Children and young people are becoming the “frontline victims of the recession”, due to falls in family income and reduced job prospects, the Children’s Society said today.
A survey of more than 1,000 young people aged 11 to 19 found the downturn was having a significant impact on children’s lives, with 7% of 11-16 year olds saying one of their parents had recently lost their job.
Jobs and pocket money squeezed
More than a quarter of 11 to 13-year-olds said their pocket money had been cut, while a fifth of this age group said their parents would not be taking them on holiday this year.
But the most worrying finding, according to the charity, was that 22% of 17-19 year olds were struggling to find a job because of the recession.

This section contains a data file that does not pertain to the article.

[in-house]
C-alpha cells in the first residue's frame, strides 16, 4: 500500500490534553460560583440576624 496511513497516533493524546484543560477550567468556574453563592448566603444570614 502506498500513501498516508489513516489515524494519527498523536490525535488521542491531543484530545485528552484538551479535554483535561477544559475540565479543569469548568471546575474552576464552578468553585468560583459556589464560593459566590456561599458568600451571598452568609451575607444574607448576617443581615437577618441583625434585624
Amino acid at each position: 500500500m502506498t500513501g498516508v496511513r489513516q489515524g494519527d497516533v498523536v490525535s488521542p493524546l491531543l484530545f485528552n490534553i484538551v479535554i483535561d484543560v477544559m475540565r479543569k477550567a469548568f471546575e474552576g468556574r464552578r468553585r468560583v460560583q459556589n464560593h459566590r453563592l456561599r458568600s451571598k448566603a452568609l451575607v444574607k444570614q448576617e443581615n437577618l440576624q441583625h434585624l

This was “alarming”, according to the Children’s Society, because 9.5% of young people in the UK are not in education, employment or training (NEETs).
One in five 11-13 year olds and more than one in four 17-19 year olds said they were worried about news reports showing the bleak economic picture.
Action urgently needed
Bob Reitemeier, chief executive of the Children’s Society, said: “The results of this survey confirm our fears that children are frontline victims of the recession.”
The study, carried out by researchers from Nfp Synergy, follows the Good Childhood inquiry by the Children’s Society, which found Britain had the largest proportion of households in Europe where no parent was working.
It also called on the government to make “much more serious efforts” in attempts to succeed in its pledge to eradicate child poverty by 2020.
Expert guide to child poverty
The Children’s Society